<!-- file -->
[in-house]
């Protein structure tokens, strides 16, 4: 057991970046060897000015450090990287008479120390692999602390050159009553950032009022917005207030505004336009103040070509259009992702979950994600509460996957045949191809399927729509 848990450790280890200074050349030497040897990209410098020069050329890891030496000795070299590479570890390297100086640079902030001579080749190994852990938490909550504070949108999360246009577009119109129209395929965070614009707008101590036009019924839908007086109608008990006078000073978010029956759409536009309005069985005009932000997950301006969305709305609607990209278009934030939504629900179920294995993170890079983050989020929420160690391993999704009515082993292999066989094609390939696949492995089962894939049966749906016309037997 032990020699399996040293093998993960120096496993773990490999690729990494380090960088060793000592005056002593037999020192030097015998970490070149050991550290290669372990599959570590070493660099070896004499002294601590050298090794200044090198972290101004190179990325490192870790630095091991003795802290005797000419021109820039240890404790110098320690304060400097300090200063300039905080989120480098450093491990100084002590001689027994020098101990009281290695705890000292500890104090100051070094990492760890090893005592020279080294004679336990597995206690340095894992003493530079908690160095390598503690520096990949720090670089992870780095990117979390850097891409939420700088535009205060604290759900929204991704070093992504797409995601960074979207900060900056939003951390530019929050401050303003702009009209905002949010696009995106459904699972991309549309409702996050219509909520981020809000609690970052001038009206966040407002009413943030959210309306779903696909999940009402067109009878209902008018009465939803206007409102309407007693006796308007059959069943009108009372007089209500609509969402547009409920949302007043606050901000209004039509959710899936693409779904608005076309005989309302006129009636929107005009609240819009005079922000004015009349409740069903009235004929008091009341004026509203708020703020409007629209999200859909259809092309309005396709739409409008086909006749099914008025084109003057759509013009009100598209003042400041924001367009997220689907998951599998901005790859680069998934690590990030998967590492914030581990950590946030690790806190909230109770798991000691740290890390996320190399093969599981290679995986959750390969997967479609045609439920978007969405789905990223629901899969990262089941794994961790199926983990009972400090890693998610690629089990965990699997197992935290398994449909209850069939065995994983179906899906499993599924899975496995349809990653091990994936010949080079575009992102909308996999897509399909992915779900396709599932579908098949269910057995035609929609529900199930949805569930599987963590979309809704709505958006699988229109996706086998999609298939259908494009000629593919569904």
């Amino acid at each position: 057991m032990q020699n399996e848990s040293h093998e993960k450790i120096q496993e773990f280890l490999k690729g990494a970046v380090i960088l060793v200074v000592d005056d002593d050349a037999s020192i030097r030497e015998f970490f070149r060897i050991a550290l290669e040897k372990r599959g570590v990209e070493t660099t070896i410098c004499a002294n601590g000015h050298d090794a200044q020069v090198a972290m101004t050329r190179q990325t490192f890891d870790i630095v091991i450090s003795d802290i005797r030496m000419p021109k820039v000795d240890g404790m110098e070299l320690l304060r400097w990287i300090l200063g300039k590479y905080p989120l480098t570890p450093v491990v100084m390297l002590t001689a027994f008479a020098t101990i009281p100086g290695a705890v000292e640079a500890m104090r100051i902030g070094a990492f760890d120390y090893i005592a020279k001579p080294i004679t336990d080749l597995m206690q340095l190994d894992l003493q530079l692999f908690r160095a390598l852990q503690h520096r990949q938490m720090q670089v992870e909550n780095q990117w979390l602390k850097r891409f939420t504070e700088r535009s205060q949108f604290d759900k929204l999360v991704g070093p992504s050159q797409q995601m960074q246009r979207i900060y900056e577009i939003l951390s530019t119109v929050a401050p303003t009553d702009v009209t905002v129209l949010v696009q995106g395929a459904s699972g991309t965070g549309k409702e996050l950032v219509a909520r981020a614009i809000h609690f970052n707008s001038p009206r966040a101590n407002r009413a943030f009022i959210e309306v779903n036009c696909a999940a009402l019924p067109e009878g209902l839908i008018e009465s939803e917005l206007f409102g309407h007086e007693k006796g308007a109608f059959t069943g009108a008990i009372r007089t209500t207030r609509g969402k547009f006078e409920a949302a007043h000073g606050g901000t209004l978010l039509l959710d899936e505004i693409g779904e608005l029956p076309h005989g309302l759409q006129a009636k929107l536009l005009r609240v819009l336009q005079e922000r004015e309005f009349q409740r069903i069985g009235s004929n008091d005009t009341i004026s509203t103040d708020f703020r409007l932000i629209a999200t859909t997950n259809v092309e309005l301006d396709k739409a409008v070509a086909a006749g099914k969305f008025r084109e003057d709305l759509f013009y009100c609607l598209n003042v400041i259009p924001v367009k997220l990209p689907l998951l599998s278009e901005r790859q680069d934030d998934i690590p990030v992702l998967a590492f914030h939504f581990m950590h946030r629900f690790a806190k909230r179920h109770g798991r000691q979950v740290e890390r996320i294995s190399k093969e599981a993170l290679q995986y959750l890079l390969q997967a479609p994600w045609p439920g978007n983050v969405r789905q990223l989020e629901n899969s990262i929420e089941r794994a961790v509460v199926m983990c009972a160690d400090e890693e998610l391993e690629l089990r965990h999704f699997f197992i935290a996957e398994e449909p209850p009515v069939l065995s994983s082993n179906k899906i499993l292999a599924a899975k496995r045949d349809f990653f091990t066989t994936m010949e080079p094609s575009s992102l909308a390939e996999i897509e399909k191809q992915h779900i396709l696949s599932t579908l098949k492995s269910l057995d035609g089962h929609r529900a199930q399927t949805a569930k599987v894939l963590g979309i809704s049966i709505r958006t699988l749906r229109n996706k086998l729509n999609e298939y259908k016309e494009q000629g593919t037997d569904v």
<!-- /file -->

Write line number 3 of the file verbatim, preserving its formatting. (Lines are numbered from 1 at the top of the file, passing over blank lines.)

């Amino acid at each position: 057991m032990q020699n399996e848990s040293h093998e993960k450790i120096q496993e773990f280890l490999k690729g990494a970046v380090i960088l060793v200074v000592d005056d002593d050349a037999s020192i030097r030497e015998f970490f070149r060897i050991a550290l290669e040897k372990r599959g570590v990209e070493t660099t070896i410098c004499a002294n601590g000015h050298d090794a200044q020069v090198a972290m101004t050329r190179q990325t490192f890891d870790i630095v091991i450090s003795d802290i005797r030496m000419p021109k820039v000795d240890g404790m110098e070299l320690l304060r400097w990287i300090l200063g300039k590479y905080p989120l480098t570890p450093v491990v100084m390297l002590t001689a027994f008479a020098t101990i009281p100086g290695a705890v000292e640079a500890m104090r100051i902030g070094a990492f760890d120390y090893i005592a020279k001579p080294i004679t336990d080749l597995m206690q340095l190994d894992l003493q530079l692999f908690r160095a390598l852990q503690h520096r990949q938490m720090q670089v992870e909550n780095q990117w979390l602390k850097r891409f939420t504070e700088r535009s205060q949108f604290d759900k929204l999360v991704g070093p992504s050159q797409q995601m960074q246009r979207i900060y900056e577009i939003l951390s530019t119109v929050a401050p303003t009553d702009v009209t905002v129209l949010v696009q995106g395929a459904s699972g991309t965070g549309k409702e996050l950032v219509a909520r981020a614009i809000h609690f970052n707008s001038p009206r966040a101590n407002r009413a943030f009022i959210e309306v779903n036009c696909a999940a009402l019924p067109e009878g209902l839908i008018e009465s939803e917005l206007f409102g309407h007086e007693k006796g308007a109608f059959t069943g009108a008990i009372r007089t209500t207030r609509g969402k547009f006078e409920a949302a007043h000073g606050g901000t209004l978010l039509l959710d899936e505004i693409g779904e608005l029956p076309h005989g309302l759409q006129a009636k929107l536009l005009r609240v819009l336009q005079e922000r004015e309005f009349q409740r069903i069985g009235s004929n008091d005009t009341i004026s509203t103040d708020f703020r409007l932000i629209a999200t859909t997950n259809v092309e309005l301006d396709k739409a409008v070509a086909a006749g099914k969305f008025r084109e003057d709305l759509f013009y009100c609607l598209n003042v400041i259009p924001v367009k997220l990209p689907l998951l599998s278009e901005r790859q680069d934030d998934i690590p990030v992702l998967a590492f914030h939504f581990m950590h946030r629900f690790a806190k909230r179920h109770g798991r000691q979950v740290e890390r996320i294995s190399k093969e599981a993170l290679q995986y959750l890079l390969q997967a479609p994600w045609p439920g978007n983050v969405r789905q990223l989020e629901n899969s990262i929420e089941r794994a961790v509460v199926m983990c009972a160690d400090e890693e998610l391993e690629l089990r965990h999704f699997f197992i935290a996957e398994e449909p209850p009515v069939l065995s994983s082993n179906k899906i499993l292999a599924a899975k496995r045949d349809f990653f091990t066989t994936m010949e080079p094609s575009s992102l909308a390939e996999i897509e399909k191809q992915h779900i396709l696949s599932t579908l098949k492995s269910l057995d035609g089962h929609r529900a199930q399927t949805a569930k599987v894939l963590g979309i809704s049966i709505r958006t699988l749906r229109n996706k086998l729509n999609e298939y259908k016309e494009q000629g593919t037997d569904v």